Thursday 26 April 2018

Vodafone share offer: what should you do?

A man pulling a suitcase passes a Vodafone store
A man pulling a suitcase passes a Vodafone store
Louise McBride

Louise McBride

All Vodafone shareholders should have received letters by today inviting them to vote on the company's planned $130bn deal with US telecoms giant Verizon.

The deal sees Vodafone shrink in size to a European company after it sells its US unit to Verizon. If it goes ahead, it will mean Vodafone's shareholders will get cash and end up owning shares in both Verizon and a smaller Vodafone.

Vodafone will still have operations in Africa and Asia-Pacific after the sale of its Verizon stake. However, if the deal goes ahead, it will mean Vodafone's shareholders will get cash and end up owning shares in both Verizon and a smaller Vodafone."

The deal was agreed last September and Vodafone shareholders must cast their vote to either accept or reject it by January 26. All shareholders are likely to get cash back and Verizon shares if the deal goes ahead as expected.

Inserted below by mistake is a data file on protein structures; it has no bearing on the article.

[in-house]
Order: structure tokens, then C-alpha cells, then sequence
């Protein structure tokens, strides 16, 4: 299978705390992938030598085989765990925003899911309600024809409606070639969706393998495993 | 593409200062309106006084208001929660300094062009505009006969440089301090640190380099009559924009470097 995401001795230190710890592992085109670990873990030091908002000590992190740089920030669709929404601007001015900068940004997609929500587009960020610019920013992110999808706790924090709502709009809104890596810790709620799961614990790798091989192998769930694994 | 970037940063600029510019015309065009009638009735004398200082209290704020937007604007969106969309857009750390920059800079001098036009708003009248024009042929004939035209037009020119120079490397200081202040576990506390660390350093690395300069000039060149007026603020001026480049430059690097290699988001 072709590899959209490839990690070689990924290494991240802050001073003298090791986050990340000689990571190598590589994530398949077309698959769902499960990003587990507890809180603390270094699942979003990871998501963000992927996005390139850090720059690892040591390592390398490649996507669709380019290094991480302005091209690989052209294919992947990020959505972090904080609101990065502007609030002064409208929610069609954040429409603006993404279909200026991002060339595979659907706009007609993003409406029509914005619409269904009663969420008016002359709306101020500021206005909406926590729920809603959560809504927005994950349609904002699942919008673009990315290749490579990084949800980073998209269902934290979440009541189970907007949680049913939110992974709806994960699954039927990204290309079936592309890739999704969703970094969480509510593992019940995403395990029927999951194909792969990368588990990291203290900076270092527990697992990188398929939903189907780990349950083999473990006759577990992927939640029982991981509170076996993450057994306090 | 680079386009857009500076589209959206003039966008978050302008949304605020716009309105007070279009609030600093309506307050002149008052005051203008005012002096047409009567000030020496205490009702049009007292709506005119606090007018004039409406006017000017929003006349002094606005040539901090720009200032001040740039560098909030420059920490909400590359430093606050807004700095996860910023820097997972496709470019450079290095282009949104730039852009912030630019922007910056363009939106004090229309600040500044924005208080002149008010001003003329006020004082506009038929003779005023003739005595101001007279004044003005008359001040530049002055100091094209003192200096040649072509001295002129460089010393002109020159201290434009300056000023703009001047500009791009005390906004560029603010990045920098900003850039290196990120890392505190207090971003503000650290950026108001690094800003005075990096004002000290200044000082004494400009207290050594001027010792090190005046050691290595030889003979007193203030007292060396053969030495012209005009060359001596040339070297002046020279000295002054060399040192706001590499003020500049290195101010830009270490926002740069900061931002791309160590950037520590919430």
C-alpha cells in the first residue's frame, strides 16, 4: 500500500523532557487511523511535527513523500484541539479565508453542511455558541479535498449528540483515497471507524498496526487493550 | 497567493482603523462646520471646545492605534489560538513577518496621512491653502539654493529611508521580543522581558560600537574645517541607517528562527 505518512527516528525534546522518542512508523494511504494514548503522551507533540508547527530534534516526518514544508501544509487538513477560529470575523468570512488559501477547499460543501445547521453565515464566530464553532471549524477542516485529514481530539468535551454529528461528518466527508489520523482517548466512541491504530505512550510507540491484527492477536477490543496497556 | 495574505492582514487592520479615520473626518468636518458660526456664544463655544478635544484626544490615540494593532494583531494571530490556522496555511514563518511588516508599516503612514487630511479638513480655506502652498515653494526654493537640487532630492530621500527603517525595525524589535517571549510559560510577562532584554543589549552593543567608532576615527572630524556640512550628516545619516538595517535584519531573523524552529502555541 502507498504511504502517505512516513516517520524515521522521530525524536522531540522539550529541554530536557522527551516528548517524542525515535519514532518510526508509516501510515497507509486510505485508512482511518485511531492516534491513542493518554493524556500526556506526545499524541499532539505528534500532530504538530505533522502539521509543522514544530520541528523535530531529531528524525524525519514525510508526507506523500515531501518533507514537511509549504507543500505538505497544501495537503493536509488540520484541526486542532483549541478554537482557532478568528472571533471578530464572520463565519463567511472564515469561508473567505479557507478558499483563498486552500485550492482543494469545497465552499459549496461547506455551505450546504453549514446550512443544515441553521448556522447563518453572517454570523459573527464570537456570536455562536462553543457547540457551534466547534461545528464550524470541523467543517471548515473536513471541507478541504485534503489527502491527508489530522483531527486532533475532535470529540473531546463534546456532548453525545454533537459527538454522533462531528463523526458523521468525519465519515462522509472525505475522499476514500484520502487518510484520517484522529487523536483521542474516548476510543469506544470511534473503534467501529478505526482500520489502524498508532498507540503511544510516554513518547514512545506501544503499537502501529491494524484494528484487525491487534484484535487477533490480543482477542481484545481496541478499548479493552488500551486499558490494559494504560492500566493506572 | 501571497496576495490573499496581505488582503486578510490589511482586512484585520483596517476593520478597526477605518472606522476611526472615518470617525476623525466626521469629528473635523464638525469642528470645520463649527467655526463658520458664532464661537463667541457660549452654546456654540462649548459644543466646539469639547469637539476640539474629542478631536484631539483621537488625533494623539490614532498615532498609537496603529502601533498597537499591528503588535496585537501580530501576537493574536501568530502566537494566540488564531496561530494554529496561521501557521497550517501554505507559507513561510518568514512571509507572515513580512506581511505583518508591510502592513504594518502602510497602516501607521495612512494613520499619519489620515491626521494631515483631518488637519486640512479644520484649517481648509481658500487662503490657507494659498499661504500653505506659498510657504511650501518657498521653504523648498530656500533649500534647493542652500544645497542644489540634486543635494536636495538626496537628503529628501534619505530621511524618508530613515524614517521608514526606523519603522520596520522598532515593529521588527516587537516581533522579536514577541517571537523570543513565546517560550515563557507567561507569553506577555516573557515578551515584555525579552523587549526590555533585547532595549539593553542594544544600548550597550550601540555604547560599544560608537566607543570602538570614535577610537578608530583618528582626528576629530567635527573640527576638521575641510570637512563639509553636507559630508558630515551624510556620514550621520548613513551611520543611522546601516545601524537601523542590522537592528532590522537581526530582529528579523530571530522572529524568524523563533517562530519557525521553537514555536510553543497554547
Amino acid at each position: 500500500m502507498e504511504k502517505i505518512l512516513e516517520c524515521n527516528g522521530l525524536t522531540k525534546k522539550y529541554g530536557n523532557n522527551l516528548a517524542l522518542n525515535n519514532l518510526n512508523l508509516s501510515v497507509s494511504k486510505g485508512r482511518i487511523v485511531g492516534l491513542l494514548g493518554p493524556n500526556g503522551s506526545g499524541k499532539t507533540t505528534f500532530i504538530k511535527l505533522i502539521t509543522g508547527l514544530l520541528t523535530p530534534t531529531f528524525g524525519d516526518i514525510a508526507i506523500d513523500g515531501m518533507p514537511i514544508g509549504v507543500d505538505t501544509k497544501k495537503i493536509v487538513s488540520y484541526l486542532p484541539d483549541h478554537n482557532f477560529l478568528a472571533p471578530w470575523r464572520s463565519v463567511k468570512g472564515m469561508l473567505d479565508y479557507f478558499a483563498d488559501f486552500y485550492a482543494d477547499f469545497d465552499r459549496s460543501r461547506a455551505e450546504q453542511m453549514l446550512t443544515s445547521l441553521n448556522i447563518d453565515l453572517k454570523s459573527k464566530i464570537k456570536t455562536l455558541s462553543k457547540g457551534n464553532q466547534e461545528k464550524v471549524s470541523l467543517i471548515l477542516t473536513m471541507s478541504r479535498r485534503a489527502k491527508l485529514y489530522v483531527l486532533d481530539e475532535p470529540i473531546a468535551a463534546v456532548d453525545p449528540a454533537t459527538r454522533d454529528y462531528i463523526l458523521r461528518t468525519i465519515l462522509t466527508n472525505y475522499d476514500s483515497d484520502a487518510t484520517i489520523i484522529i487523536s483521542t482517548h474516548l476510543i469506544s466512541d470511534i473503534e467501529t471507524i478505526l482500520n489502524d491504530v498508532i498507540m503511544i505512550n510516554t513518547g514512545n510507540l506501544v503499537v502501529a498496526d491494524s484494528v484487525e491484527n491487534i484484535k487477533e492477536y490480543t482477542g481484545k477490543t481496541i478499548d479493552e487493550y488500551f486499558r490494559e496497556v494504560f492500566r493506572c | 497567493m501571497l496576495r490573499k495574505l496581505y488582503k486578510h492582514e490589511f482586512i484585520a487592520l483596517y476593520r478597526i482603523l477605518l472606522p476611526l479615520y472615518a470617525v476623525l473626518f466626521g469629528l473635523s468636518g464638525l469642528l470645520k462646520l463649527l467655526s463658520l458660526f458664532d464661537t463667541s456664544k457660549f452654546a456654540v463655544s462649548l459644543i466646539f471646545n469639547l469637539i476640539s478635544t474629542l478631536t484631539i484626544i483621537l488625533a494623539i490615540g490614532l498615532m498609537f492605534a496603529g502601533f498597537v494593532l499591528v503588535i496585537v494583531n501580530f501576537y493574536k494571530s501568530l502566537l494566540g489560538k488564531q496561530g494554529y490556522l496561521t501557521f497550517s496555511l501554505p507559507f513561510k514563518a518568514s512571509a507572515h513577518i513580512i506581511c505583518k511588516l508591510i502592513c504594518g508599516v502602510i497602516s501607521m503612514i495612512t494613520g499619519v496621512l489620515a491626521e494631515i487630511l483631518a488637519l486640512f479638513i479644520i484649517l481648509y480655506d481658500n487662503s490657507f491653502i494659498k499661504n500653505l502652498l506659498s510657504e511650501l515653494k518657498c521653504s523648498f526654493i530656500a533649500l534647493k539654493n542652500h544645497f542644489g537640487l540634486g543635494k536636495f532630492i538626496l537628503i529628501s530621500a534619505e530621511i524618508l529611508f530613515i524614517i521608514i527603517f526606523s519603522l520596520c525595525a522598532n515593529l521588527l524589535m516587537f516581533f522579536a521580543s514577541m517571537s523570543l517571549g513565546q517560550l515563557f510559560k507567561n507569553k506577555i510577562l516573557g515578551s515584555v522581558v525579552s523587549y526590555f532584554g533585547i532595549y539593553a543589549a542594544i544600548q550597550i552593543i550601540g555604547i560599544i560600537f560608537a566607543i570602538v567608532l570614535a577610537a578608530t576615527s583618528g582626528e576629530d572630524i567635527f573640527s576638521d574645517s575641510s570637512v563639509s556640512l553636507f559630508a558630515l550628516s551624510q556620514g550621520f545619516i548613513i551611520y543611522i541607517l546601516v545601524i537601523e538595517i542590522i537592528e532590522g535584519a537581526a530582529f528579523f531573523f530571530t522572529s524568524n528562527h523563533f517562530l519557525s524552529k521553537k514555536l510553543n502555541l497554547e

Vodafone expects to return about a third of the company's value in cash and two-thirds of the value in new Verizon shares. The exact value of the new Verizon shares to be received by shareholders will depend on their market value on the day the shares are issued.

Most analysts described it as a good deal for shareholders. "Shareholders are getting back a wad of cash," one analyst told this newspaper yesterday.

Despite this, analysts warn that the sale of the US part of Vodafone's business could cost shareholders dearly in the future. "There's a lot of pessimism about Vodafone's core business in Europe," said one telecoms expert.

There is speculation that the smaller Vodafone could be taken over by another US telecom giant, AT&T, if the Verizon deal goes through.

This means that shareholders could be in line for another cash payment in the New Year.

Irish Independent

Business Newsletter

Read the leading stories from the world of Business.

Also in Business